James Webb Telescopes discovers Mars, the brightest object in the night sky

The main goal of the James Webb Space Telescope is to detect faint lights from distant galaxies, but it recently observed one of the brightest objects in the night sky: Mars.

The space observatory captured its first images and data of the Red Planet on September 5th.

Several orbiters over Mars and the land-based rovers Curiosity and Perseverance roam the surface, sending back intelligence regularly. Webb’s infrared capabilities are contributing to another perspective that could reveal details about the Martian surface and atmosphere.

Webb, located a million miles (1.6 million kilometers) from Earth, can see the sunlit side of Mars facing the space telescope, putting the observatory in the perfect position to see seasonal changes, dust storms, and to observe the weather of the planet at once.

The telescope is so sensitive that astronomers had to make adjustments to keep Mars’ blinding infrared light from saturating Webb’s detectors. Instead, Webb observed Mars using very short exposure times.

The new images show the eastern hemisphere of Mars in different wavelengths of infrared light. At left is a reference map of the hemisphere taken by the Mars Global Surveyor mission, which ended in 2006.

Webb’s upper-right image shows reflected sunlight off the Martian surface and shows Martian features such as Huygens Crater, dark volcanic rocks, and Hellas Planitia, a massive impact crater on the red planet that stretches more than 2,000 kilometers. .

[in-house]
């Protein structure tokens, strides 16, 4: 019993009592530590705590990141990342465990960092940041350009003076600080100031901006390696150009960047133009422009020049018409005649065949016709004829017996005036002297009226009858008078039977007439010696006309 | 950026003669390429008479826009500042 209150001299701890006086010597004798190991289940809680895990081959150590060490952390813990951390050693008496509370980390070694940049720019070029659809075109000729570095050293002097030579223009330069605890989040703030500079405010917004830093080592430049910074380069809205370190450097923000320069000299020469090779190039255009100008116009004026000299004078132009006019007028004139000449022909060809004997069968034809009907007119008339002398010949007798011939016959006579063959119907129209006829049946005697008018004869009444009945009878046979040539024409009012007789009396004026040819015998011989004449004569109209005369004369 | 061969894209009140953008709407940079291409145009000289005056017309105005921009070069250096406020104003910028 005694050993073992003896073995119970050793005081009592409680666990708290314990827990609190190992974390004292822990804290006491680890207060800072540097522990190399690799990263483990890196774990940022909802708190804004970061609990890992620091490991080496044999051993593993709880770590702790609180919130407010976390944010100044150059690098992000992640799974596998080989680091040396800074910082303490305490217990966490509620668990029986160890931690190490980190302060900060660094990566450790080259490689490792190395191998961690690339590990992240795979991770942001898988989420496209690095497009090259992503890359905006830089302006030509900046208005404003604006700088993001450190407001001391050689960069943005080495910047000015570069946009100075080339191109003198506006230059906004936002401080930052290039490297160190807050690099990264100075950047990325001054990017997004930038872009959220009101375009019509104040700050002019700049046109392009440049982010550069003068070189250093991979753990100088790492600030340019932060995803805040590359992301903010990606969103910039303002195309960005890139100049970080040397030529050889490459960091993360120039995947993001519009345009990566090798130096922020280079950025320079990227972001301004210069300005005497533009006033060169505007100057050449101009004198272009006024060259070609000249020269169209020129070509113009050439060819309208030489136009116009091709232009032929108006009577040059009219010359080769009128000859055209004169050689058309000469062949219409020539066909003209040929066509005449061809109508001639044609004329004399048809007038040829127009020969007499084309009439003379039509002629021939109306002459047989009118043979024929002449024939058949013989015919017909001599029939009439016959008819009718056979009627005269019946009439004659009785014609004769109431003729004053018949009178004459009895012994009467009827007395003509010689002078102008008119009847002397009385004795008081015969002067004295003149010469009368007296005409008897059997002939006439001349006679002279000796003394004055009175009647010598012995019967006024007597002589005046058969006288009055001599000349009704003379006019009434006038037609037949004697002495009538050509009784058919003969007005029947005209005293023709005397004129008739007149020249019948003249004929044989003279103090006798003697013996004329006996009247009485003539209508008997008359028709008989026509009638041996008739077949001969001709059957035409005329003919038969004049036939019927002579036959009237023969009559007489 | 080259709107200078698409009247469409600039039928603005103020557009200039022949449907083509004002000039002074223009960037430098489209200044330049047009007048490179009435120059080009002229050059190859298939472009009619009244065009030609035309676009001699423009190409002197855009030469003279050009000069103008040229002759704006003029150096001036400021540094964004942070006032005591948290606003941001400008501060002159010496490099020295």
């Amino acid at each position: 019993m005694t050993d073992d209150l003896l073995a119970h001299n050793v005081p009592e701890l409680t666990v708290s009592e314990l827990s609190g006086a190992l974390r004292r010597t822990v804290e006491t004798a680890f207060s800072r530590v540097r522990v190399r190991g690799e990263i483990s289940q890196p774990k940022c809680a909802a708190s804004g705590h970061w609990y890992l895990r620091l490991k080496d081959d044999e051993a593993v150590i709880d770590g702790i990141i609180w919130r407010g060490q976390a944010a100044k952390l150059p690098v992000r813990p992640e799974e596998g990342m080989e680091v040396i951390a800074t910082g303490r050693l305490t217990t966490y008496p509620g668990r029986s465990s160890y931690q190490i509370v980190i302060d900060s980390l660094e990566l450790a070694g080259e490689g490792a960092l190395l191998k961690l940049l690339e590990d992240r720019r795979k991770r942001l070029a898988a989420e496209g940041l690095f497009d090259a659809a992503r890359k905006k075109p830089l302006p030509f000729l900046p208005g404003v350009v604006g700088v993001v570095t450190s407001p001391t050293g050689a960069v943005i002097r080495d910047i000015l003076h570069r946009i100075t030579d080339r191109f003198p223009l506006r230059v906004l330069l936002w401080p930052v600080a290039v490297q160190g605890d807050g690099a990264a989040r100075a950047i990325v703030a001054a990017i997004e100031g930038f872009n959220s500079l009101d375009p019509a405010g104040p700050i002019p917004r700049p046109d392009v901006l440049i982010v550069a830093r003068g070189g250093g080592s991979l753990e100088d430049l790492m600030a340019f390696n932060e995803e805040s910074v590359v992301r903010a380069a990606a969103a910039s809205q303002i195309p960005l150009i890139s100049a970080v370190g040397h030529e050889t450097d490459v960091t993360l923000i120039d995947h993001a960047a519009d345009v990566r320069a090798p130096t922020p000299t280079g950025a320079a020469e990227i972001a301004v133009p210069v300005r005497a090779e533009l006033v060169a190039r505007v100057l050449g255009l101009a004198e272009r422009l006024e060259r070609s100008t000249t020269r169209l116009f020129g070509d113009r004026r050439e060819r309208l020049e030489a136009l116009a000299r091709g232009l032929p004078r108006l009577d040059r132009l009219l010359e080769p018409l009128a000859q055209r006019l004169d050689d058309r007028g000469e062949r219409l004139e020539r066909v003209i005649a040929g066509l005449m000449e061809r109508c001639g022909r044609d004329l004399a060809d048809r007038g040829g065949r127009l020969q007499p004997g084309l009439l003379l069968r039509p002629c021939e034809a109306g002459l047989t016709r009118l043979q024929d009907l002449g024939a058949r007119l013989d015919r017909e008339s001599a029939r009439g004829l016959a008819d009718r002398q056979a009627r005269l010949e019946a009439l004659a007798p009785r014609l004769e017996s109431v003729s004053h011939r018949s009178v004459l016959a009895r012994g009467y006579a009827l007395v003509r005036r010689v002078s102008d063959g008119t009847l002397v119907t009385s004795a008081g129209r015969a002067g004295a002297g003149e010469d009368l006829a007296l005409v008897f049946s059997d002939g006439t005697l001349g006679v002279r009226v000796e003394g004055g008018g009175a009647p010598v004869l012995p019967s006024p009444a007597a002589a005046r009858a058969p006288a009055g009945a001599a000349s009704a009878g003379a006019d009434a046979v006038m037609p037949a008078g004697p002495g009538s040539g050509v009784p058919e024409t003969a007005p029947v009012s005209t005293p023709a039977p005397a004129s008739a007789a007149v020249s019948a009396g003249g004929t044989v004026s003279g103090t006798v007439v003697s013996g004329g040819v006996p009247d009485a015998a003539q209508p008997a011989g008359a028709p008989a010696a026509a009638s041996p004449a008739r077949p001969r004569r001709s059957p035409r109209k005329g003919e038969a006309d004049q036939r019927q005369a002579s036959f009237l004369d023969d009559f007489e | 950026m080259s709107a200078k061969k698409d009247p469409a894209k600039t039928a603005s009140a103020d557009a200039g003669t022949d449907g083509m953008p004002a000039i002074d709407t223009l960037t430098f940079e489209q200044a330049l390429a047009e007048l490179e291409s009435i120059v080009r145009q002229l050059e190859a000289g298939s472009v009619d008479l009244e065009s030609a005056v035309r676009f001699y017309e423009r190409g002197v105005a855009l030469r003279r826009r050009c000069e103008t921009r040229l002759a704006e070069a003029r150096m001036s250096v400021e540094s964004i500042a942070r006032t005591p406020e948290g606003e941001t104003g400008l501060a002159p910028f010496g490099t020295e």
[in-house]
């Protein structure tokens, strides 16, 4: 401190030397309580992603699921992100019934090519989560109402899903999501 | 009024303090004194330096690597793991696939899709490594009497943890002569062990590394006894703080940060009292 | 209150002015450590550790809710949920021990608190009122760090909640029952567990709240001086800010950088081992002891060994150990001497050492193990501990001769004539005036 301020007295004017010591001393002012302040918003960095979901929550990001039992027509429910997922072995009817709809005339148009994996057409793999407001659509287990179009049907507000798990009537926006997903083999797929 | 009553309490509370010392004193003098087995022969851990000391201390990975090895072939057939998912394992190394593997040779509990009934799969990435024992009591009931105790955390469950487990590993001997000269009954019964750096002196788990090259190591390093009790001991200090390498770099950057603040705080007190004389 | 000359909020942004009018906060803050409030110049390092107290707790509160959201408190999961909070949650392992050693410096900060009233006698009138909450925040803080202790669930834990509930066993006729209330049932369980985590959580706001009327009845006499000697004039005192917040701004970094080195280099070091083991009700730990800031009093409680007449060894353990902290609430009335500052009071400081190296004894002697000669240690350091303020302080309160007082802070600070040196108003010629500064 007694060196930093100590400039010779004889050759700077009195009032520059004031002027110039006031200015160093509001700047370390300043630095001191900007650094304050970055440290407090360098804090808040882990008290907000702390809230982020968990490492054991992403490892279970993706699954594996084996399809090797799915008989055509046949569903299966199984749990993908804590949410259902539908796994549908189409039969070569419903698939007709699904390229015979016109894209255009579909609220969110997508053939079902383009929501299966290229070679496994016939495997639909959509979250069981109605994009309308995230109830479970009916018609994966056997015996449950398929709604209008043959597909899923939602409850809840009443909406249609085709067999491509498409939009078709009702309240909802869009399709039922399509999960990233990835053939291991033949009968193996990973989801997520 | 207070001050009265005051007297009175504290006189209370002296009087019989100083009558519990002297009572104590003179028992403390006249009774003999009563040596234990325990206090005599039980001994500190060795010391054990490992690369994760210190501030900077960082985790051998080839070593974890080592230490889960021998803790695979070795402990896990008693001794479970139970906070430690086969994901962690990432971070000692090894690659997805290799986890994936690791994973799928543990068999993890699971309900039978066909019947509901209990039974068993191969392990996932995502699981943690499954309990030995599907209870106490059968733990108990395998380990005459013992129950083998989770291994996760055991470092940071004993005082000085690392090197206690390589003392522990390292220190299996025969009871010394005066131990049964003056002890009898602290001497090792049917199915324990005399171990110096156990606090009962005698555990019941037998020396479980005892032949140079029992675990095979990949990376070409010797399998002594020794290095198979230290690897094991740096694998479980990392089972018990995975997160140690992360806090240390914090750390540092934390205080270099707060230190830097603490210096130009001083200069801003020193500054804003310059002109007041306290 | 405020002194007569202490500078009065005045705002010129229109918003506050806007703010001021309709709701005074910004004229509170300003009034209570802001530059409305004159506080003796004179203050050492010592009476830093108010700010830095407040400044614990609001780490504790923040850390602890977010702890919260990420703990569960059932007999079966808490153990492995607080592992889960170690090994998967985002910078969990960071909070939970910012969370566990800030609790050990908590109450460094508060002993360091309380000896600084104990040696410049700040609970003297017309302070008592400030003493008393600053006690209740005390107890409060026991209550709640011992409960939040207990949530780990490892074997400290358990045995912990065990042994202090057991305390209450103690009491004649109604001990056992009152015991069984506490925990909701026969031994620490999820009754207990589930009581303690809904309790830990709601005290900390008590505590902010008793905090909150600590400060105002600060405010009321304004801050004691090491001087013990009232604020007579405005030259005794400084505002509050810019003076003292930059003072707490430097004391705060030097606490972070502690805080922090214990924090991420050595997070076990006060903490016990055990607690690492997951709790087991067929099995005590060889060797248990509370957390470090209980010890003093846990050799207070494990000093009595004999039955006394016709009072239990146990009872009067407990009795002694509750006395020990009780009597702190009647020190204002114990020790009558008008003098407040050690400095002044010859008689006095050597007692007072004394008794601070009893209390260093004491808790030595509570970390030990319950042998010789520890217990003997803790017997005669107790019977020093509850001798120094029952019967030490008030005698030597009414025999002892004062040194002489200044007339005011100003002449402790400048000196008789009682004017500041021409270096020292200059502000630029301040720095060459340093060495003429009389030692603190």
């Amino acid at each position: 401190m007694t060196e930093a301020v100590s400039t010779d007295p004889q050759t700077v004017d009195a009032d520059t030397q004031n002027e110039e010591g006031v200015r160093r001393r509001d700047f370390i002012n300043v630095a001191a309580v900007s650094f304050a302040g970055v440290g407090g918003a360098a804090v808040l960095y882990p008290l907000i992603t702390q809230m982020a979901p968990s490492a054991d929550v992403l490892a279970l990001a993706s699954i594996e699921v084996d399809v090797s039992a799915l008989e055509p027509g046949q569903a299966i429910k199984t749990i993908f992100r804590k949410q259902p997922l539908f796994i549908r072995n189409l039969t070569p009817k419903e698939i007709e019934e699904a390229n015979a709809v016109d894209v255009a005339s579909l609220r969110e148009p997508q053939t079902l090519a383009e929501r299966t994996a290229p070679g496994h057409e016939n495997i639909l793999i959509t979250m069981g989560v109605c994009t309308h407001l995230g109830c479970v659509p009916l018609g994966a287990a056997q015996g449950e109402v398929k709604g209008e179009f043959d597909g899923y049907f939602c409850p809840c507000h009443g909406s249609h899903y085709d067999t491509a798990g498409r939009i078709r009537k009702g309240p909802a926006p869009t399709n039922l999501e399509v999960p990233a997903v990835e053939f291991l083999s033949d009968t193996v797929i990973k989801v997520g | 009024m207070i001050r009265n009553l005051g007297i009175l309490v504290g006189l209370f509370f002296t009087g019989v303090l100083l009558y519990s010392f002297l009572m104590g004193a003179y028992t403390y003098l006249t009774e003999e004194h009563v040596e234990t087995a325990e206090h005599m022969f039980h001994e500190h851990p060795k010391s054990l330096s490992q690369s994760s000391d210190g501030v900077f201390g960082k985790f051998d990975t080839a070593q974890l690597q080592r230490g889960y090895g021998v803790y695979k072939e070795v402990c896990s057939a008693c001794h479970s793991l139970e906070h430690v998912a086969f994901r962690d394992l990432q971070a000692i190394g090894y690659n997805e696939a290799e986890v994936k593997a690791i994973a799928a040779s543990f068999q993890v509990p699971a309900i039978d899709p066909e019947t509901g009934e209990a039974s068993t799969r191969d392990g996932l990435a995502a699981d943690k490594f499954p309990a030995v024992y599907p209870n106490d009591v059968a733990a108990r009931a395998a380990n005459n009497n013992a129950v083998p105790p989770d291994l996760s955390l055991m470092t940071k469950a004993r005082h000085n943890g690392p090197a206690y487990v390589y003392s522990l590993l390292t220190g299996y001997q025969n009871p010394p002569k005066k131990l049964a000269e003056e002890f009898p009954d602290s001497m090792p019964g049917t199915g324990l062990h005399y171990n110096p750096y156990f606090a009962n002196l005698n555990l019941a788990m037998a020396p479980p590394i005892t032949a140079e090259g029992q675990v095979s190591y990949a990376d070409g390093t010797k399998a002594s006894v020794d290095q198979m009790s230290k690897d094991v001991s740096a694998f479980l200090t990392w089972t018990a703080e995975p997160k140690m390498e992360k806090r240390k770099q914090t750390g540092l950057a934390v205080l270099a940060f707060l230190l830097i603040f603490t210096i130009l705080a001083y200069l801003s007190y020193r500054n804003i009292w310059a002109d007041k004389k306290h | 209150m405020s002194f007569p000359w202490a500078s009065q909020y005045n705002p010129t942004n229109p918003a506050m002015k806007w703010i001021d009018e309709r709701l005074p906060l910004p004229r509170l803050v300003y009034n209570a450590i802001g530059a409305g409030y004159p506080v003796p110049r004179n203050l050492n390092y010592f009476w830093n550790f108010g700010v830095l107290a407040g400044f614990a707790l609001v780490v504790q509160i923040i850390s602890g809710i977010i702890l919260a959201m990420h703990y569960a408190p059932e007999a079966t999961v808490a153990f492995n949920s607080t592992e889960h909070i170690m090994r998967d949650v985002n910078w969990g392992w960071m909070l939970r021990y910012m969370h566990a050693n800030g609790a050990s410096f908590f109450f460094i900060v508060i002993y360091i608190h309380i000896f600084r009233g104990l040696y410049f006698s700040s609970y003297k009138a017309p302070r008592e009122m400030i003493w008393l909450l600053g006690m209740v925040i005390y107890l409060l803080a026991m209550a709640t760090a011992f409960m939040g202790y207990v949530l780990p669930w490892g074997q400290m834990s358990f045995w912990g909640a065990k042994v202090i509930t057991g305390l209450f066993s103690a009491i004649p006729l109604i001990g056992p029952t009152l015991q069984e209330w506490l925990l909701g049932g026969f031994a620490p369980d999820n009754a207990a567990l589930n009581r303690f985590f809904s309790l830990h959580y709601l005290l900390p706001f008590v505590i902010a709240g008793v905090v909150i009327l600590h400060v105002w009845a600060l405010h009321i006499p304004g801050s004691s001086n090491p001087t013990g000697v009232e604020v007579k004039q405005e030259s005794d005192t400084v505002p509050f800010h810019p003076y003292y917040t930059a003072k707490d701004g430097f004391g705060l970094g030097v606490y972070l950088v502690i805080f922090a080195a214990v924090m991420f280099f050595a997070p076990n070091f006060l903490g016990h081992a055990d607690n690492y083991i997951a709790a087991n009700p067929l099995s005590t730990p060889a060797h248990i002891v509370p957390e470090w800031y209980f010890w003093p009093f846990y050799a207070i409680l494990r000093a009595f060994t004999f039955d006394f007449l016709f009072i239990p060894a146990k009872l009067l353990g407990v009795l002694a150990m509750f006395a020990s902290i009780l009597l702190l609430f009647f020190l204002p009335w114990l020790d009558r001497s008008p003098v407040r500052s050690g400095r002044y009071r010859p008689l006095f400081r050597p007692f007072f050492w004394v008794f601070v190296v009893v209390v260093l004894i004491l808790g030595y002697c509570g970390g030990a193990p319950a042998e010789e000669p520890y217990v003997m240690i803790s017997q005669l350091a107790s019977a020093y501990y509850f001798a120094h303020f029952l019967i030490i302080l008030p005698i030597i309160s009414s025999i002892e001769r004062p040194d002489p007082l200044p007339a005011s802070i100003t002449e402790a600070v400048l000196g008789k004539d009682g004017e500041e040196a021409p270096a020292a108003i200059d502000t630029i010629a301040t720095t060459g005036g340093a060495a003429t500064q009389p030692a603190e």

The bottom right image shows Mars’ thermal emission, or the light the planet emits as it loses heat. The brightest areas indicate the warmest spots. The astronomers also discovered something else in the thermal emission image.

As this thermal light penetrates the Martian atmosphere, some of it is absorbed by carbon dioxide molecules. This phenomenon has caused Hellas Planitia to appear darker.

“This is not actually a thermal effect at Hellas,” Geronimo Villanueva, a planetary scientist at NASA’s Goddard Space Flight Center in Greenbelt, Maryland, said in a statement.

“The Hellas Basin is at a lower elevation and therefore experiences higher air pressure,” said Villanueva, who is also the principal investigator on the Mars and Ocean Worlds studies for Webb. “This higher pressure leads to a suppression of thermal emission in this particular wavelength range due to an effect called pressure broadening. It will be very interesting to distinguish these competing effects in this data.”

Using Webb’s powerful skills, Villanueva and his team also captured the first near-infrared spectrum of Mars.

The spectrum points to more subtle differences in brightness on the planet that could highlight aspects of the Martian surface and atmosphere. A first analysis has revealed information about ice clouds, dust, rock types on the surface and the composition of the atmosphere contained in the spectrum. There are also signatures of water, carbon dioxide and carbon monoxide.

The NASA research team will share more about Webb’s observations of Mars in a study that will be submitted for peer review and publication in the future. And the Mars team looks forward to using Webb’s skills to spot the differences between regions on the red planet and look for gases like methane and hydrogen chloride in the atmosphere.

https://abc7.com/james-webb-telescope-mars-blinding-light-brightest-planet/12241554/ James Webb Telescopes discovers Mars, the brightest object in the night sky

Laura Coffey

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